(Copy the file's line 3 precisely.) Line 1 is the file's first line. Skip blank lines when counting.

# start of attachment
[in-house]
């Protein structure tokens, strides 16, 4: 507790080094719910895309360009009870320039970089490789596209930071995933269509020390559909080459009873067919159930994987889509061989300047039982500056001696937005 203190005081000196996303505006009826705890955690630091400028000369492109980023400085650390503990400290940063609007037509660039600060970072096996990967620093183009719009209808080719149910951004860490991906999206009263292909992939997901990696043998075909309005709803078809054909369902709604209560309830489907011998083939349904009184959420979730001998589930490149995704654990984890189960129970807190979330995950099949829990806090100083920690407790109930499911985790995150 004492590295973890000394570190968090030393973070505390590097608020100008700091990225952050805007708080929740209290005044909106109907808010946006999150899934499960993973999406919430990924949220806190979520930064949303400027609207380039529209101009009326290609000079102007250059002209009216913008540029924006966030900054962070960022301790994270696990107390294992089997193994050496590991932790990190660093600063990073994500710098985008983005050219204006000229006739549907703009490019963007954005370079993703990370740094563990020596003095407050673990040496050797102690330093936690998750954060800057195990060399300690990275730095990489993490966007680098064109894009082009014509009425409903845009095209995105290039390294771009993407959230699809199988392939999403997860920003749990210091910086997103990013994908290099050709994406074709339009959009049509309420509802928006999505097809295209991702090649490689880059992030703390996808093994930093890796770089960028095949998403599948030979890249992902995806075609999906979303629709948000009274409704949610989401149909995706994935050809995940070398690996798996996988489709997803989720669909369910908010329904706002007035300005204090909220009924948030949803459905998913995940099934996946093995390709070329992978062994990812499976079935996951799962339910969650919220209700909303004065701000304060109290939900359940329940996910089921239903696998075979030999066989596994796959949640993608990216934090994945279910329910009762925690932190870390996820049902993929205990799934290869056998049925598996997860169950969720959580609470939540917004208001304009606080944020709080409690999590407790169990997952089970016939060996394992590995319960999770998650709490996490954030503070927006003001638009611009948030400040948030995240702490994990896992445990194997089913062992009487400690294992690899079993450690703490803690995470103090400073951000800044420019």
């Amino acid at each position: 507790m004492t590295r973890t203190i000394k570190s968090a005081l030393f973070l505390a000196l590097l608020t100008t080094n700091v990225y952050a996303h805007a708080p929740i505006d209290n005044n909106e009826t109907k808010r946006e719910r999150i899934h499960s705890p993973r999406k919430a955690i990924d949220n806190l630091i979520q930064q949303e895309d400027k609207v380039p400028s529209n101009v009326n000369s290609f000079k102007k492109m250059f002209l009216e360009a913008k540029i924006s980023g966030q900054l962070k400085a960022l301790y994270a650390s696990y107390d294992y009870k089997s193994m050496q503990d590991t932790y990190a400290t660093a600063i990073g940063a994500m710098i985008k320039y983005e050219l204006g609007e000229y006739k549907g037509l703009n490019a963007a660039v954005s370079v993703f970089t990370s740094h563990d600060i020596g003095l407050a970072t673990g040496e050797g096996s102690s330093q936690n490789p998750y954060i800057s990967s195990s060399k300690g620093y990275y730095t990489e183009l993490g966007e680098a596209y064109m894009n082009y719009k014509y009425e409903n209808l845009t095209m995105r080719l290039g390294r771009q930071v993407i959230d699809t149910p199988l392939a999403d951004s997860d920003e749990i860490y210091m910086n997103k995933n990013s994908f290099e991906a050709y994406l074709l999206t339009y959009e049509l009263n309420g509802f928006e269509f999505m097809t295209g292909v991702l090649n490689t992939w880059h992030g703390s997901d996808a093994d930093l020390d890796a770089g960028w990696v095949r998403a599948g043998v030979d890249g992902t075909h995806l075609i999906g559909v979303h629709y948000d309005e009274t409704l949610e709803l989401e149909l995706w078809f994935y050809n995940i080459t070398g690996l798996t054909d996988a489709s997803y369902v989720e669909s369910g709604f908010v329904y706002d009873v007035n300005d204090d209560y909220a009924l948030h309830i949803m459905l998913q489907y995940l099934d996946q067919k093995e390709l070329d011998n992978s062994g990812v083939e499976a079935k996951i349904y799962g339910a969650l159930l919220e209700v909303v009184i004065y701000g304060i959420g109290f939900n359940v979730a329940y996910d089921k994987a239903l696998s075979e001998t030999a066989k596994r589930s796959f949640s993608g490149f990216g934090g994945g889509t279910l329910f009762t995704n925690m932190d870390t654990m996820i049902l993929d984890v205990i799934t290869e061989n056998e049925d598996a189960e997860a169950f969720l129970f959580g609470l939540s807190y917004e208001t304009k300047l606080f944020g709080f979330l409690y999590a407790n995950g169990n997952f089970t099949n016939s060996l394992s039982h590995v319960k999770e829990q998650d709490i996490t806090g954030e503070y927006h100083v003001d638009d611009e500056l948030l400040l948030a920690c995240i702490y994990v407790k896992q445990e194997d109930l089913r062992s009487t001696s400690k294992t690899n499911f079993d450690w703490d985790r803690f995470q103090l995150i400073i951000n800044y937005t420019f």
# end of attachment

């Amino acid at each position: 507790m004492t590295r973890t203190i000394k570190s968090a005081l030393f973070l505390a000196l590097l608020t100008t080094n700091v990225y952050a996303h805007a708080p929740i505006d209290n005044n909106e009826t109907k808010r946006e719910r999150i899934h499960s705890p993973r999406k919430a955690i990924d949220n806190l630091i979520q930064q949303e895309d400027k609207v380039p400028s529209n101009v009326n000369s290609f000079k102007k492109m250059f002209l009216e360009a913008k540029i924006s980023g966030q900054l962070k400085a960022l301790y994270a650390s696990y107390d294992y009870k089997s193994m050496q503990d590991t932790y990190a400290t660093a600063i990073g940063a994500m710098i985008k320039y983005e050219l204006g609007e000229y006739k549907g037509l703009n490019a963007a660039v954005s370079v993703f970089t990370s740094h563990d600060i020596g003095l407050a970072t673990g040496e050797g096996s102690s330093q936690n490789p998750y954060i800057s990967s195990s060399k300690g620093y990275y730095t990489e183009l993490g966007e680098a596209y064109m894009n082009y719009k014509y009425e409903n209808l845009t095209m995105r080719l290039g390294r771009q930071v993407i959230d699809t149910p199988l392939a999403d951004s997860d920003e749990i860490y210091m910086n997103k995933n990013s994908f290099e991906a050709y994406l074709l999206t339009y959009e049509l009263n309420g509802f928006e269509f999505m097809t295209g292909v991702l090649n490689t992939w880059h992030g703390s997901d996808a093994d930093l020390d890796a770089g960028w990696v095949r998403a599948g043998v030979d890249g992902t075909h995806l075609i999906g559909v979303h629709y948000d309005e009274t409704l949610e709803l989401e149909l995706w078809f994935y050809n995940i080459t070398g690996l798996t054909d996988a489709s997803y369902v989720e669909s369910g709604f908010v329904y706002d009873v007035n300005d204090d209560y909220a009924l948030h309830i949803m459905l998913q489907y995940l099934d996946q067919k093995e390709l070329d011998n992978s062994g990812v083939e499976a079935k996951i349904y799962g339910a969650l159930l919220e209700v909303v009184i004065y701000g304060i959420g109290f939900n359940v979730a329940y996910d089921k994987a239903l696998s075979e001998t030999a066989k596994r589930s796959f949640s993608g490149f990216g934090g994945g889509t279910l329910f009762t995704n925690m932190d870390t654990m996820i049902l993929d984890v205990i799934t290869e061989n056998e049925d598996a189960e997860a169950f969720l129970f959580g609470l939540s807190y917004e208001t304009k300047l606080f944020g709080f979330l409690y999590a407790n995950g169990n997952f089970t099949n016939s060996l394992s039982h590995v319960k999770e829990q998650d709490i996490t806090g954030e503070y927006h100083v003001d638009d611009e500056l948030l400040l948030a920690c995240i702490y994990v407790k896992q445990e194997d109930l089913r062992s009487t001696s400690k294992t690899n499911f079993d450690w703490d985790r803690f995470q103090l995150i400073i951000n800044y937005t420019f």